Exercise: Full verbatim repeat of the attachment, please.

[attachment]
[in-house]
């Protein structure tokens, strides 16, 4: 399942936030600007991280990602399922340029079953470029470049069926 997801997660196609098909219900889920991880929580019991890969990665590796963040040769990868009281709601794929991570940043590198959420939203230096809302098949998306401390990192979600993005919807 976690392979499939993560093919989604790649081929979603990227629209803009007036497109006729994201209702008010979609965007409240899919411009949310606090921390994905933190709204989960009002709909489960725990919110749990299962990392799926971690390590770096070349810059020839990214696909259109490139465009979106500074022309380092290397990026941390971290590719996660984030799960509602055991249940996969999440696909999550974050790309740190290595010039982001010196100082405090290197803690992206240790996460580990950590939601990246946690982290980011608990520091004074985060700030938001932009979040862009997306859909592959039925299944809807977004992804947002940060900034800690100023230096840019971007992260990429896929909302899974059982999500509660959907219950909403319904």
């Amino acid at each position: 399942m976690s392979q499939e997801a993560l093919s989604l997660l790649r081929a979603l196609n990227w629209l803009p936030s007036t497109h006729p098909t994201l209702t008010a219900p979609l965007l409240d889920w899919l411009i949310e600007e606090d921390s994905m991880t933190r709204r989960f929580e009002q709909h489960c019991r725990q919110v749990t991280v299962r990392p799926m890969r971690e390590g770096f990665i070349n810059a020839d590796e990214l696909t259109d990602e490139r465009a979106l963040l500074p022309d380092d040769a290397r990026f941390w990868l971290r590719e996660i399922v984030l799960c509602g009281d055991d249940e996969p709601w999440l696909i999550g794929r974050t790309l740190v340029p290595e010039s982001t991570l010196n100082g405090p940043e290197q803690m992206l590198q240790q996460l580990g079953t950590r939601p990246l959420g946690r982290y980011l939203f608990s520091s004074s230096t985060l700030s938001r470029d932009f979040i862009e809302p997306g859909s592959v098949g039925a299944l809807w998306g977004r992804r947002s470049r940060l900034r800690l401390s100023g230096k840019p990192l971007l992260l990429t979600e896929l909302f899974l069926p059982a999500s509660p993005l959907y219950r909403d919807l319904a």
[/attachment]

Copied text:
[in-house]
């Protein structure tokens, strides 16, 4: 399942936030600007991280990602399922340029079953470029470049069926 997801997660196609098909219900889920991880929580019991890969990665590796963040040769990868009281709601794929991570940043590198959420939203230096809302098949998306401390990192979600993005919807 976690392979499939993560093919989604790649081929979603990227629209803009007036497109006729994201209702008010979609965007409240899919411009949310606090921390994905933190709204989960009002709909489960725990919110749990299962990392799926971690390590770096070349810059020839990214696909259109490139465009979106500074022309380092290397990026941390971290590719996660984030799960509602055991249940996969999440696909999550974050790309740190290595010039982001010196100082405090290197803690992206240790996460580990950590939601990246946690982290980011608990520091004074985060700030938001932009979040862009997306859909592959039925299944809807977004992804947002940060900034800690100023230096840019971007992260990429896929909302899974059982999500509660959907219950909403319904």
């Amino acid at each position: 399942m976690s392979q499939e997801a993560l093919s989604l997660l790649r081929a979603l196609n990227w629209l803009p936030s007036t497109h006729p098909t994201l209702t008010a219900p979609l965007l409240d889920w899919l411009i949310e600007e606090d921390s994905m991880t933190r709204r989960f929580e009002q709909h489960c019991r725990q919110v749990t991280v299962r990392p799926m890969r971690e390590g770096f990665i070349n810059a020839d590796e990214l696909t259109d990602e490139r465009a979106l963040l500074p022309d380092d040769a290397r990026f941390w990868l971290r590719e996660i399922v984030l799960c509602g009281d055991d249940e996969p709601w999440l696909i999550g794929r974050t790309l740190v340029p290595e010039s982001t991570l010196n100082g405090p940043e290197q803690m992206l590198q240790q996460l580990g079953t950590r939601p990246l959420g946690r982290y980011l939203f608990s520091s004074s230096t985060l700030s938001r470029d932009f979040i862009e809302p997306g859909s592959v098949g039925a299944l809807w998306g977004r992804r947002s470049r940060l900034r800690l401390s100023g230096k840019p990192l971007l992260l990429t979600e896929l909302f899974l069926p059982a999500s509660p993005l959907y219950r909403d919807l319904a």